AG2R Citroen – C
Ben O’Connor’s injury and subsequent withdrawal severely hampered the French team’s ambitions. Benoît Cosnefroy, Oliver Naesen and Aurélien Paret-Peintre were complete non-factors despite being skilled riders. Bob Jungels stage victory saved the Tour for the French team. So many teams performed below expectations this Tour that a stage win is enough to secure AG2R a positive grade.
Alpecin Fenix – A
Mathieu Van Der Poel was clearly tired from the Giro so it was up to Jasper Philipsen to save the Tour for Alpecin. And boy, did he do it! He won two stages, including the one on the Champs Elysees. The young Belgian was clearly the best pure sprinter in this Tour.
Astana – C
The Kazakh team came here with the intent to take Lutsenko to the top-10 and accomplished it. Other than that they were completely anonymous. They were never even close to winning a stage. A top-10 for a team that isn’t the powerhouse it was 10 years ago makes for a good Tour de France.
Bahrain Victorious – E
Matej Mohoric was one of the biggest disappointments of this Tour. The best this team did was a 3rd place on stage 10 through Luis Leon Sanchez. Dylan Teuns also tried (unsuccessfully) to win a stage on a couple of occasions. Very, very meager from a team like Bahrain.
B&B Hotels – KTM – D
Unlike the two previous years, the French wildcard team was a disappointment this season. Leaders Franck Bonnamour and Pierre Rolland were non-factors. Showing up in a few breakaways and a few top-10s by Luca Mozzato is not enough for a positive evaluation of this year’s Tour for B&B. Mozzato’s four top-10s in bunch sprints is impressive for the future, though.
Bora Hansgrohe – C
Bora’s team requires a better outcome than this. Aleksandr Vlasov, as an individual, was valiant in the way he achieved a top-5 finish, but his team didn’t accomplish much outside of that.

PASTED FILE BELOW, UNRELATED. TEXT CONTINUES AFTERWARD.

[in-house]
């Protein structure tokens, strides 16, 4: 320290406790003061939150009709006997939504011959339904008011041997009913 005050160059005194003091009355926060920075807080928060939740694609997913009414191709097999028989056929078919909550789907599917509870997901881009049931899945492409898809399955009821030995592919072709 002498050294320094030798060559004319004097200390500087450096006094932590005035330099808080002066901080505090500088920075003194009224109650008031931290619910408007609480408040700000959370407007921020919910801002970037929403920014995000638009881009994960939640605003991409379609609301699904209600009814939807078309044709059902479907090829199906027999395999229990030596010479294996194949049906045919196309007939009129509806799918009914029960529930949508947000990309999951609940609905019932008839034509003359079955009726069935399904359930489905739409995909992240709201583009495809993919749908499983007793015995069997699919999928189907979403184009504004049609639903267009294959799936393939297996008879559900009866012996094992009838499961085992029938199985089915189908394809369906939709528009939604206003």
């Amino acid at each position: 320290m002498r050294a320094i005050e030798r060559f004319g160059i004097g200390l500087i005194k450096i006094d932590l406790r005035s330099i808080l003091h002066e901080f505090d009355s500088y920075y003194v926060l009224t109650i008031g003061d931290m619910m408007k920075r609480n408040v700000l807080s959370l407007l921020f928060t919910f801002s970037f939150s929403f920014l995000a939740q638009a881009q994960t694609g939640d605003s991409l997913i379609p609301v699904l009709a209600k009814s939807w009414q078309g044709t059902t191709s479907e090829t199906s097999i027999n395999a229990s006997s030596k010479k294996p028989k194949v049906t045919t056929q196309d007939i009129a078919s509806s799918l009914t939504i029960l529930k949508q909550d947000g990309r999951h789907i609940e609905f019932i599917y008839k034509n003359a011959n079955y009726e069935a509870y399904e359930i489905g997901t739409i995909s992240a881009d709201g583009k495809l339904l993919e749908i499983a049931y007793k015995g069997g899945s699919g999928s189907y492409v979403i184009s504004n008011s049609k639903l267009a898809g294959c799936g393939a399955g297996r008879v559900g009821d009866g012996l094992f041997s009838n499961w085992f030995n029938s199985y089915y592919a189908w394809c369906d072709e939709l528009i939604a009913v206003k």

Cofidis – D+
Ultimately they failed at what is their eternal goal: winning a stage. They also narrowly missed out on the mountains’ jersey. They wore it for a long time and animated the race so their Tour wasn’t a total failure.
EF Education EasyPost – C
A stage win and a few days in the polka dots for Magnus Cort, and a 13th place by Neilson Powless are certainly a positive haul for the American team. Rigoberto Uran and Ruben Guerreiro, for different reasons, ended up not being able to contribute to the team’s overall success.
Groupama FDJ – C+
A 4th place by a Frenchman representing a French team is always important. David Gaudu gets his first top-10 in a Grand Tour. Valentin Madouas finished in 11th place, another positive sign for the promising French talent. Such a good team missed a stage win but made up for it in other ways.
Ineos Grenadiers – A
Coming into the Tour I’m sure the British team would gladly accept a podium in Paris. After putting most of their eggs in the Giro and letting the basket fall on the floor, Geraint Thomas just saved Ineos’ Tour. A 3rd place for the former Tour winner, a stage victory by Thomas Pidcock and the overall teams’ classification is, in my opinion, way more than the team thought they could get. Ineos is the richest team in the peloton but money doesn’t ride bikes. Tadej Pogacar and Jonas Vingegaard are so much better than anybody else that unless one of them is representing your team you have no chance to fight for yellow. A 3rd place and a stage win is realistically the best they could have achieved.
Intermarché Wanty Gobert Matériaux – C
Same as Astana. I’m sure they would have liked to have taken Alexander Kristoff to a stage win but an 8th place through Louis Meintjes (the third 8th place of his career in the Tour) ends up constitutes a positive Tour.